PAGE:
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Understanding of Social Responsibility by First Year Engineering Students: Ethical Foundations and Courses

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2014 ASEE Annual Conference & Exposition


Indianapolis, Indiana

Publication Date

June 15, 2014

Start Date

June 15, 2014

End Date

June 18, 2014



Conference Session

Teaching Approaches for Ethics

Tagged Division

Engineering Ethics

Page Count


Page Numbers

24.1291.1 - 24.1291.27



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Paper Authors


Gregory A. Rulifson University of Colorado, Boulder Orcid 16x16

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Greg Rulifson is a doctoral student in Civil Engineering focusing his research on engineering education. Greg earned a bachelor's degree in Civil Engineering with a minor in Global Poverty and Practice from UC Berkeley and earned a master's degree in structural engineering from Stanford University. His current research focuses on understanding engineering students' conceptions of social responsibility, how engineering service is valued in the professional world, as well as how faculty can be facilitated to engage students in engineering service more effectively.

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Angela R. Bielefeldt University of Colorado, Boulder

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Angela Bielefeldt, Ph.D., P.E., is a Professor in the Department of Civil, Environmental, & Architectural Engineering at the University of Colorado Boulder. She has been on the faculty since 1996. She serves as the ABET Assessment Coordinator for the Department. Professor Bielefeldt teaches introductory courses for first year engineering students, senior capstone design, and environmental engineering specialty courses. She conducts engineering education research related to learning through service (LTS), social responsibility, sustainability, ethics, and globalization.

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Whitney Thomas University of Colorado, Boulder

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Understanding of Social Responsibility by First Year Engineering Students: Ethical Foundations and Courses Engineering Ethics DivisionEngineers play a significant role in society. But the extent to which students consider this role asa desirable career attribute and extend their beliefs about the social responsibility of engineersbeyond basic ethical foundations is not fully understood. A qualitative study was completed tounderstand how first year engineering students define social responsibility and how it relates toengineering.Methods: Semi-structured interviews were conducted with 34 first year engineering students.The students were initially majoring in civil, environmental, mechanical, or undeclaredengineering at one of four American universities. The interviews were conducted between Apriland June, 2013. As part of a 30 to 60 minute interview the students were asked to describeexperiences in life prior to college or during college that influenced their view of socialresponsibility. They were also asked how confident they were that they will get an engineeringdegree and practice engineering after graduation. Open coding methods were used to analyze theinterview transcripts for themes. The three authors co-developed a code book based on a sub-setof 13 interviews (5 per person with 1 in common for all three readers). Inter-rater reliability wasestablished on a sub-set of five of the interviews. Then a single individual coded all of theinterviews.Results: The interviews revealed that some students had thought extensively about socialresponsibility while others had not really considered it before and struggled to define it. Studentsdefined social responsibility in a variety of ways. On the personal side, students talked ofpersonal obligations to help others, making society better, charity, and working to alleviateglobal inequalities. On the professional side, students discussed ethical behavior, sharingknowledge/talents with others, and a responsibility to pay back society for its investment in theireducation.Students described that their sense of social responsibility largely derived from familyinfluences, religion, previous volunteer and/or community service activities, and travel abroad.In college, students discussed learning about ethics in the introduction to engineering courses,service-learning projects in courses, humanities/social science electives, and extracurricularactivities such as Engineers Without Borders.Social responsibility seemed to be perceived differently by the students in relation toengineering. Some students did not seem to relate an engineering career to social responsibility.Others seemed to believe that societal benefits was a positive attribute of engineering but not aclear motivation for choosing to major in engineering. In other cases, students were primarilymotivated toward engineering due to its potential to benefit society. And in a few cases, studentswith a very strong sense of social responsibility were leaving engineering to other majors.The paper will provide examples of these themes in the words of the students and discussimplications for the design of first year engineering courses that foster a sense of socialresponsibility in engineering students and help retain those most motivated by it.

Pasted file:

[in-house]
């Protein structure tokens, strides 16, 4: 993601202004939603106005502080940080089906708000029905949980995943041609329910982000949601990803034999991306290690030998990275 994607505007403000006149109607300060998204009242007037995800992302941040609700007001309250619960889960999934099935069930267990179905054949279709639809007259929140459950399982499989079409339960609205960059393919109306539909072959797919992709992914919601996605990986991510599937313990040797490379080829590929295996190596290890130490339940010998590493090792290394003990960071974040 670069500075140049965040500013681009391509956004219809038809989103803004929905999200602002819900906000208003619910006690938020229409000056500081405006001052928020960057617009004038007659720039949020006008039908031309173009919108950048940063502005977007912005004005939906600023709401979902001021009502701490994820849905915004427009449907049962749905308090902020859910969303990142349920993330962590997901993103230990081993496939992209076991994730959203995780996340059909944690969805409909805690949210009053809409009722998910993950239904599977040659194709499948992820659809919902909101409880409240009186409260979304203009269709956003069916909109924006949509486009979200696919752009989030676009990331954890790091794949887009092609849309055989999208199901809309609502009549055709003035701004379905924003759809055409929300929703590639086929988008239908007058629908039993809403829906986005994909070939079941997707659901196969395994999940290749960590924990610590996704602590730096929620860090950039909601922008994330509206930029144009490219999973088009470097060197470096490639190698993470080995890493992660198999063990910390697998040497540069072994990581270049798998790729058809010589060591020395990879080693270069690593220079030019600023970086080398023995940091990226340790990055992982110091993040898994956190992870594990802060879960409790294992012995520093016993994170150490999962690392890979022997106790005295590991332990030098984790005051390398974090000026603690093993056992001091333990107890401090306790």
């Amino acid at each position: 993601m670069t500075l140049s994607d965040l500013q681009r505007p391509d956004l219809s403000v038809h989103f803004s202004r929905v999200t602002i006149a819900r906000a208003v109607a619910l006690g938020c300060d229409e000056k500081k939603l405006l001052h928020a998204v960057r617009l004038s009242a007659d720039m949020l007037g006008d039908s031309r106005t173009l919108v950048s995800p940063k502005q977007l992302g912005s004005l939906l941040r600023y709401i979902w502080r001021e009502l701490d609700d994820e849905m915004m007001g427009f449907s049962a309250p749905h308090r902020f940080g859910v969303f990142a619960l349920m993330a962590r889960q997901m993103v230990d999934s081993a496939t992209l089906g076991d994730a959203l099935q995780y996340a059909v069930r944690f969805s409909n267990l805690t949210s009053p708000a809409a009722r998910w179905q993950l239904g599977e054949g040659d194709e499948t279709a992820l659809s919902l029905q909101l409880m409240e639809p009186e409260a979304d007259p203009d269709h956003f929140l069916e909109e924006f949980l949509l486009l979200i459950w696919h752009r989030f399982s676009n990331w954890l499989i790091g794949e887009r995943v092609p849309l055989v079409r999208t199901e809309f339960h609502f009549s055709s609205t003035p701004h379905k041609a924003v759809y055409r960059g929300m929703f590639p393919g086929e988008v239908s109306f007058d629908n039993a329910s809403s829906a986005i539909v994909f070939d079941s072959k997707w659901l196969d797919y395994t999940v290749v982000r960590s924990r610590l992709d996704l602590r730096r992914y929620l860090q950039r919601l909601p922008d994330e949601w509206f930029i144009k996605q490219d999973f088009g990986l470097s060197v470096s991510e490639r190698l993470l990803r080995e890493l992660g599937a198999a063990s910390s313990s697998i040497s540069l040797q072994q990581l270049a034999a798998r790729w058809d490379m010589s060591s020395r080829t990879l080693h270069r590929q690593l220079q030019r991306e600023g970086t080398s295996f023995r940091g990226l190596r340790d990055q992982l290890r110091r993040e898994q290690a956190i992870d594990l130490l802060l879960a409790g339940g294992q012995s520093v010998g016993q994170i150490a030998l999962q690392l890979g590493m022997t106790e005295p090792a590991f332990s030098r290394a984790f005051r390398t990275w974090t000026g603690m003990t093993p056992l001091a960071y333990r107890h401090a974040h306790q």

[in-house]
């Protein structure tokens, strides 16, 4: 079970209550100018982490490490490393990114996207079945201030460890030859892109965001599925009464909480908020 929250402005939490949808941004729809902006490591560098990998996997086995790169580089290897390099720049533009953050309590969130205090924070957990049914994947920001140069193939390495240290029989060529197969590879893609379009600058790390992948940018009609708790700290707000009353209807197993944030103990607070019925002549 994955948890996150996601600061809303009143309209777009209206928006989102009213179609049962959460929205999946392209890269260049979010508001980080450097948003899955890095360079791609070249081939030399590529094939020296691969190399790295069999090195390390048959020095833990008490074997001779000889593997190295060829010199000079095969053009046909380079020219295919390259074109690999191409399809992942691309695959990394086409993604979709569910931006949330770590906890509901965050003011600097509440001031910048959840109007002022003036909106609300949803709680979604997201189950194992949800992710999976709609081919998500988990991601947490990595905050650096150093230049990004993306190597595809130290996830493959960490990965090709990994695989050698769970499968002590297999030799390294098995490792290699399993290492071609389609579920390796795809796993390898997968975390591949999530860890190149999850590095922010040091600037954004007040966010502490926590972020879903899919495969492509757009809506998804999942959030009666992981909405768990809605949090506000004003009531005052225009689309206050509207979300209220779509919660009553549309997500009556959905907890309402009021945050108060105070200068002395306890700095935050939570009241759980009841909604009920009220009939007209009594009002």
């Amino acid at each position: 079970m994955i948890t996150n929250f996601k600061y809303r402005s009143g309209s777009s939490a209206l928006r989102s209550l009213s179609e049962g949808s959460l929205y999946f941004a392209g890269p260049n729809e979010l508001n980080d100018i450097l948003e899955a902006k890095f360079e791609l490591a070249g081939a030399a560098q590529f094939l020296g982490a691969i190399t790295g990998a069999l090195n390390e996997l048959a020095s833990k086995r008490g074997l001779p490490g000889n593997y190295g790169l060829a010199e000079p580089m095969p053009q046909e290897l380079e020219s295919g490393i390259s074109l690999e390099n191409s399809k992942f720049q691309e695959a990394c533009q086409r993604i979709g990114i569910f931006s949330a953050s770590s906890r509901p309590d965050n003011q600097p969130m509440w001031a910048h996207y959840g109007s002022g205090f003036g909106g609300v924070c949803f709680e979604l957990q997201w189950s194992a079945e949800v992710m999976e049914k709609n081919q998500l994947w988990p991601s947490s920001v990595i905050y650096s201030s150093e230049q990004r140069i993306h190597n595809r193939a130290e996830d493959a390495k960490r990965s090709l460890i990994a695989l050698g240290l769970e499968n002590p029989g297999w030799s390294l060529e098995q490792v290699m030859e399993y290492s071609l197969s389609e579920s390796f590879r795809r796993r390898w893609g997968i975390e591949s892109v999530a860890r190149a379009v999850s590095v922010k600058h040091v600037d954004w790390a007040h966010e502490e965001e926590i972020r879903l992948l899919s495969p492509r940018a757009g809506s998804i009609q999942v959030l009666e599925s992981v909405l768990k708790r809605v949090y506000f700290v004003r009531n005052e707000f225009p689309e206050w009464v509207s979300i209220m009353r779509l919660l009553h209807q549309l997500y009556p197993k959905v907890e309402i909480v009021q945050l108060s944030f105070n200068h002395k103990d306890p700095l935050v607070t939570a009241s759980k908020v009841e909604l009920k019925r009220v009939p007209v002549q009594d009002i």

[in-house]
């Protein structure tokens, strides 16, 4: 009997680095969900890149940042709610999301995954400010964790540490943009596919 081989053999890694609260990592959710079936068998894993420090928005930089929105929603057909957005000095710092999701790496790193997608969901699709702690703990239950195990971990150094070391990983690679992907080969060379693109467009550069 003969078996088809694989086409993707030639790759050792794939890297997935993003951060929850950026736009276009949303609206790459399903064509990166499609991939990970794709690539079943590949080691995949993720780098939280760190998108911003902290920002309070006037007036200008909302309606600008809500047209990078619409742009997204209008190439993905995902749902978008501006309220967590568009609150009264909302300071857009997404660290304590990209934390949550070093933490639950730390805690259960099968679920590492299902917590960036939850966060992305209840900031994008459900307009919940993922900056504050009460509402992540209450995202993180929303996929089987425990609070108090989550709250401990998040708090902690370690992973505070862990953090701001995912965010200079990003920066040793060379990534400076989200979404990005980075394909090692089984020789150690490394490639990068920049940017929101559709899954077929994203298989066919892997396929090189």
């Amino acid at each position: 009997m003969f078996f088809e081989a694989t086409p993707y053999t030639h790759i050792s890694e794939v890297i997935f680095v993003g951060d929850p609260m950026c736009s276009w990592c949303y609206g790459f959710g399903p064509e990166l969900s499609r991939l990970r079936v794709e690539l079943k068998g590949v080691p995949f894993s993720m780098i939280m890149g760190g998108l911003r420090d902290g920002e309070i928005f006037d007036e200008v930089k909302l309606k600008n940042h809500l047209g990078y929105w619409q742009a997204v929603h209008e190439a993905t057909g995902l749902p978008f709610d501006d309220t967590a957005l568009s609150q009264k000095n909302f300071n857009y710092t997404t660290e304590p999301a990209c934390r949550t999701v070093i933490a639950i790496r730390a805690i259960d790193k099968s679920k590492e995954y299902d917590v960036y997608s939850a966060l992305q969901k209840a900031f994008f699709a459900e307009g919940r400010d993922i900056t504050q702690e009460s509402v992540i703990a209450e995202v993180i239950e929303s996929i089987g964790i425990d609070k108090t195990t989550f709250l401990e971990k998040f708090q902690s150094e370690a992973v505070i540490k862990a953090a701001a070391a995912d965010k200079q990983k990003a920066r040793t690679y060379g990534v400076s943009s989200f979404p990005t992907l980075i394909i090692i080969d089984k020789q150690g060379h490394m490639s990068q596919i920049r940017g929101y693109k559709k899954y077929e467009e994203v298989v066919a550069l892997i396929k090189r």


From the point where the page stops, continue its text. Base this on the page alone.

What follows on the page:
Rulifson, G. A., & Bielefeldt, A. R., & Thomas, W. (2014, June), Understanding of Social Responsibility by First Year Engineering Students: Ethical Foundations and Courses Paper presented at 2014 ASEE Annual Conference & Exposition, Indianapolis, Indiana. 10.18260/1-2--23224

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